Consulting our dictionary we find a tower to be a structure tall or lofty as compared with its basal size, and are referred to spire, pagoda, campanile and steeple as related thereto.
We remember that in our earliest schooldays a geography or atlas had upon its cover a grouped picture of the world's then tallest buildings, the great pyramid of Egypt forming its background.
Its apex of five hundred feet was the limit of human constructive ability.
Contemporary with it was Gleason's Pictorial, which carried into many homes, weekly, a view of Boston from the harbor, its crowning feature the State house dome and cupola, accentuated by the many church spires of that time.
That was before the age of steel and the erection of modern office buildings; and no one thought then that the granite custom-house would grow to a height exceeding Cheops, or of a three-hundred-foot structure in Medford.
The same authority (the dictionary) tells us that towers were originally buil
In 1658 by indenture dated December 3 but signed December 9 Thomas Gleason leased of Capt. Samuel Scarlett acting for his wife the messuagredeemed by Scarlett in the right of his wife, leased by him to Thomas Gleason who entered under the lease and soon had his hands full of worknel Cooke began to mow the grass in the meadow below the mill.
Thomas Gleason, assisted doubtless by his brawny sons, set upon the men, drovehe hay.
In the County Court held at Cambridge April 3, 1660, Thomas Gleason in behalf of Capt. Samuel Scarlett sues Ri: Gardiner in an accos Davison plaintiffs in the behalf of Charlestown aforesaid and Thomas Gleason aforesaid defendant in refference to a certain parcel of land now in the possession of said Gleason given by Squa Sachem to Jotham Gibbons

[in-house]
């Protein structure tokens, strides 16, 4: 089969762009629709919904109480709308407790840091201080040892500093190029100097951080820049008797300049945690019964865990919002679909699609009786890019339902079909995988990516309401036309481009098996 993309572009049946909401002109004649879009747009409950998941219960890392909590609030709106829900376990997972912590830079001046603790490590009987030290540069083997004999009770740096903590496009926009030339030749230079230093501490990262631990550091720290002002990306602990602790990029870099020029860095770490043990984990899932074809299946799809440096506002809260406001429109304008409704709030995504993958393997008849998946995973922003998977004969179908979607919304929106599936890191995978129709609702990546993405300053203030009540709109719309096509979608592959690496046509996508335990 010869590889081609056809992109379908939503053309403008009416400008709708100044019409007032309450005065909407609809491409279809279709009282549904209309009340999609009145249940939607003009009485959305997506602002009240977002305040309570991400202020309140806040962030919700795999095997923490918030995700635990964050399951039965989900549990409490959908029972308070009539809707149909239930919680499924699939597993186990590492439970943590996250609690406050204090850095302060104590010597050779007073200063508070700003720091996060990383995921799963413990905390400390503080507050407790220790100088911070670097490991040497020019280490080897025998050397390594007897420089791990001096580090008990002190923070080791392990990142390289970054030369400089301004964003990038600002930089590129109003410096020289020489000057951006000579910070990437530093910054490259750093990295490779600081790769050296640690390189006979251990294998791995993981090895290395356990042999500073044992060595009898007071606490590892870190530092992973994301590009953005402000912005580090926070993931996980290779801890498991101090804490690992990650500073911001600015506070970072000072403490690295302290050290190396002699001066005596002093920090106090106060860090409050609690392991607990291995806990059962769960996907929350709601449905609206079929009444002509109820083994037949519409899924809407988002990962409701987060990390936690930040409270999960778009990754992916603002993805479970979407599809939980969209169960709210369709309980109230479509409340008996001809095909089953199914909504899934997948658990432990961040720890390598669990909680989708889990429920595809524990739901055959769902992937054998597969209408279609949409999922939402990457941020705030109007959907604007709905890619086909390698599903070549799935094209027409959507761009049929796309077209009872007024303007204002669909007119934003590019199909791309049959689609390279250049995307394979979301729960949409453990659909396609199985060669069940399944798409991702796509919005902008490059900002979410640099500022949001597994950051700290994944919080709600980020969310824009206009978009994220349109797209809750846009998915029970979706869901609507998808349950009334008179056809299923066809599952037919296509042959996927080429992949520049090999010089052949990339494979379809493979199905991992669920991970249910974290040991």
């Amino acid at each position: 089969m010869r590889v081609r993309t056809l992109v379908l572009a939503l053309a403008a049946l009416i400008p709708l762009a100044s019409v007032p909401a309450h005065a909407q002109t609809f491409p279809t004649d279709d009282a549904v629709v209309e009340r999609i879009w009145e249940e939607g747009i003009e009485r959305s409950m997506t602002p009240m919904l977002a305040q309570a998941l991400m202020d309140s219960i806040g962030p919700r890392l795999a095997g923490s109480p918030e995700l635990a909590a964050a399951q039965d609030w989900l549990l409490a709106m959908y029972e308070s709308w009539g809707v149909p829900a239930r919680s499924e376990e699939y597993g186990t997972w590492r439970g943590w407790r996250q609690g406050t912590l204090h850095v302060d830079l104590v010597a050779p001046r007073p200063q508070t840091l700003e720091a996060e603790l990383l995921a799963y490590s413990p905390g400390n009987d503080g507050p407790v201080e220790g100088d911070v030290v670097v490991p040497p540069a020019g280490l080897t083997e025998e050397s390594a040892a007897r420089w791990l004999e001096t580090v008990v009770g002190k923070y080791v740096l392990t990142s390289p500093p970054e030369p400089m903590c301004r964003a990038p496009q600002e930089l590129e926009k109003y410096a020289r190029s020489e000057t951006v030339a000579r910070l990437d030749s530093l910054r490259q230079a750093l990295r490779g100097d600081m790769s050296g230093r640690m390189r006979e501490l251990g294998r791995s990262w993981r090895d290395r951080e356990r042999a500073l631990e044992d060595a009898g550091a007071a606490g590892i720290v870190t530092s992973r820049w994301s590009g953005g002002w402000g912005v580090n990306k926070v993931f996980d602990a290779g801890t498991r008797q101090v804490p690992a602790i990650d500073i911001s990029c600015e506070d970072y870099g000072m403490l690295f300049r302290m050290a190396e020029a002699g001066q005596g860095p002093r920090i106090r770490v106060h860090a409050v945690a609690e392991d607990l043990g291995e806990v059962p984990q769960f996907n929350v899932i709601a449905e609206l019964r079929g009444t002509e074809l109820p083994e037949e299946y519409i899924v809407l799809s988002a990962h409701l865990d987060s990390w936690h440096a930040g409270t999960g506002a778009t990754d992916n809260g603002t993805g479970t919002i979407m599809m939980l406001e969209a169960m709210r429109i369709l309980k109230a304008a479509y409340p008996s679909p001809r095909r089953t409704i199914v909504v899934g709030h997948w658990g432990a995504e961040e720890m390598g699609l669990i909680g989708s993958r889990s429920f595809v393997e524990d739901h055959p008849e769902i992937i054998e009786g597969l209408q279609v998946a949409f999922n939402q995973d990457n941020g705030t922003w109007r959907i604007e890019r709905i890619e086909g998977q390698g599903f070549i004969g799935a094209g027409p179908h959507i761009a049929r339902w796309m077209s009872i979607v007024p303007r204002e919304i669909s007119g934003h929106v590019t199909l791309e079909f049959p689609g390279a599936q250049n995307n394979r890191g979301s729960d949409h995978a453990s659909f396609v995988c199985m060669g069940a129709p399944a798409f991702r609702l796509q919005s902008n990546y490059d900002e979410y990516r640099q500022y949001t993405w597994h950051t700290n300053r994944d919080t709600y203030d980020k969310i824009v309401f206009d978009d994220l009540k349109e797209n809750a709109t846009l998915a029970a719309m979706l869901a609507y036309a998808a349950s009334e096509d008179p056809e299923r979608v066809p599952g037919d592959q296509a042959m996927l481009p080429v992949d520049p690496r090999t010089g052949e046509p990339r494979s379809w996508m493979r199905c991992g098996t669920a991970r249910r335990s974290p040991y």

The Court in a hearing of the Case and All persons concerned dows his view of the matter.
At the time of making the lease to Thomas Gleason all four trustees except John Wilson were dead, and his affidav
e court proceedings as reported by him, and by the same publishers, in 1821.
Still another, probably elicited by the first named, deals with the publicity given to the reputed penitence of criminals, and is a careful exposition and defence of the then existing law.
A later publication of forty-eight pages, in 1845,— Mike Martin, or the last of the highwaymen.
A Tale of Reality—was by F. A. Durivage, the editor of the Olive Branch, and frequent contributor to the columns of the famous Gleason's Pictorial of the '50s. As his work was twenty-four years later, it is evident that whatever reality of the tale there was, he derived from the earlier one of Waldo, With his vivid imagination and ability in embellishment, there was a woman in the case, and Durivage's work, like many others, is very readable, but not altogether reliable.
His book was illustrated by a wood-cut, showing Martin upon a horse, overtaking his victim in a chaise (its top turned down), lashing the horse, and dire